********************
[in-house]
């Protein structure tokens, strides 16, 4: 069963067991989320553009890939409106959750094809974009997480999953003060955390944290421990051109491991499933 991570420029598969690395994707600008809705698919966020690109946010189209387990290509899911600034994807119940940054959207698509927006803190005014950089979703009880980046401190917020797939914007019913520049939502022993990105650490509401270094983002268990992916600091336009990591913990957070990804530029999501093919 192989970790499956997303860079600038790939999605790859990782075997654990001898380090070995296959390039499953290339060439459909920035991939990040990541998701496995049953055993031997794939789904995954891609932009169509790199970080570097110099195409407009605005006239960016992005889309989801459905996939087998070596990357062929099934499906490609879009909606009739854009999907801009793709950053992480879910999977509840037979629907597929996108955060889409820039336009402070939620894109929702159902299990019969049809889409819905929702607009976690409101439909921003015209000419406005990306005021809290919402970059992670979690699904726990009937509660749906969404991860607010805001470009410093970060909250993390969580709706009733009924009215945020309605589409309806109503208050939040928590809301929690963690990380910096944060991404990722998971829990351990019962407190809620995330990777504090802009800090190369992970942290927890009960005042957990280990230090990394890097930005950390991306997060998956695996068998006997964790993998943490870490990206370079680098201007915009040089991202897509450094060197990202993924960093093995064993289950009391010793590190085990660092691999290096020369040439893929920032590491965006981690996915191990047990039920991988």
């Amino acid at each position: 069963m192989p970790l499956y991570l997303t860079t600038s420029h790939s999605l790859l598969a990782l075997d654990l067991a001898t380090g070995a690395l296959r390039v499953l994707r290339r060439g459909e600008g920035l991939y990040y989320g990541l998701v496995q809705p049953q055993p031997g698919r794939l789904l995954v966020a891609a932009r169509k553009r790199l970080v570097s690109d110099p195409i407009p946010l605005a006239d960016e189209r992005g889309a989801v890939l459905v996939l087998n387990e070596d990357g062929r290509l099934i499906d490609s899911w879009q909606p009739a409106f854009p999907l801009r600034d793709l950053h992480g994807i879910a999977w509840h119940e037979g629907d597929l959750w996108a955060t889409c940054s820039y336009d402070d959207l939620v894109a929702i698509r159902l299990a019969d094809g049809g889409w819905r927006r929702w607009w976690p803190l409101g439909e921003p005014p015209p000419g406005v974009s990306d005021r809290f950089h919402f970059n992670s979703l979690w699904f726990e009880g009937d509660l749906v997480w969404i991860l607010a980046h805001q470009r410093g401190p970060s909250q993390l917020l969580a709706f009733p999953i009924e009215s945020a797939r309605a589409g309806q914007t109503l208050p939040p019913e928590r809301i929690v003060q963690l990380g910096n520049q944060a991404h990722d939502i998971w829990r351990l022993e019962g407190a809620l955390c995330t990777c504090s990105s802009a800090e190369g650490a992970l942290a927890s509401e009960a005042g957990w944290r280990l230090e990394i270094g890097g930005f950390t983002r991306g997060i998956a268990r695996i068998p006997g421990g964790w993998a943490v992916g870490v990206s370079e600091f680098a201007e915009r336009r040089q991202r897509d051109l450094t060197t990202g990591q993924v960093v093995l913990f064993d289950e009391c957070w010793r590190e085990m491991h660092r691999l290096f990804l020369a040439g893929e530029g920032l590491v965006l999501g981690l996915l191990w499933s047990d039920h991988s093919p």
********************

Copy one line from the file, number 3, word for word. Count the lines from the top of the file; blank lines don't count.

């Amino acid at each position: 069963m192989p970790l499956y991570l997303t860079t600038s420029h790939s999605l790859l598969a990782l075997d654990l067991a001898t380090g070995a690395l296959r390039v499953l994707r290339r060439g459909e600008g920035l991939y990040y989320g990541l998701v496995q809705p049953q055993p031997g698919r794939l789904l995954v966020a891609a932009r169509k553009r790199l970080v570097s690109d110099p195409i407009p946010l605005a006239d960016e189209r992005g889309a989801v890939l459905v996939l087998n387990e070596d990357g062929r290509l099934i499906d490609s899911w879009q909606p009739a409106f854009p999907l801009r600034d793709l950053h992480g994807i879910a999977w509840h119940e037979g629907d597929l959750w996108a955060t889409c940054s820039y336009d402070d959207l939620v894109a929702i698509r159902l299990a019969d094809g049809g889409w819905r927006r929702w607009w976690p803190l409101g439909e921003p005014p015209p000419g406005v974009s990306d005021r809290f950089h919402f970059n992670s979703l979690w699904f726990e009880g009937d509660l749906v997480w969404i991860l607010a980046h805001q470009r410093g401190p970060s909250q993390l917020l969580a709706f009733p999953i009924e009215s945020a797939r309605a589409g309806q914007t109503l208050p939040p019913e928590r809301i929690v003060q963690l990380g910096n520049q944060a991404h990722d939502i998971w829990r351990l022993e019962g407190a809620l955390c995330t990777c504090s990105s802009a800090e190369g650490a992970l942290a927890s509401e009960a005042g957990w944290r280990l230090e990394i270094g890097g930005f950390t983002r991306g997060i998956a268990r695996i068998p006997g421990g964790w993998a943490v992916g870490v990206s370079e600091f680098a201007e915009r336009r040089q991202r897509d051109l450094t060197t990202g990591q993924v960093v093995l913990f064993d289950e009391c957070w010793r590190e085990m491991h660092r691999l290096f990804l020369a040439g893929e530029g920032l590491v965006l999501g981690l996915l191990w499933s047990d039920h991988s093919p």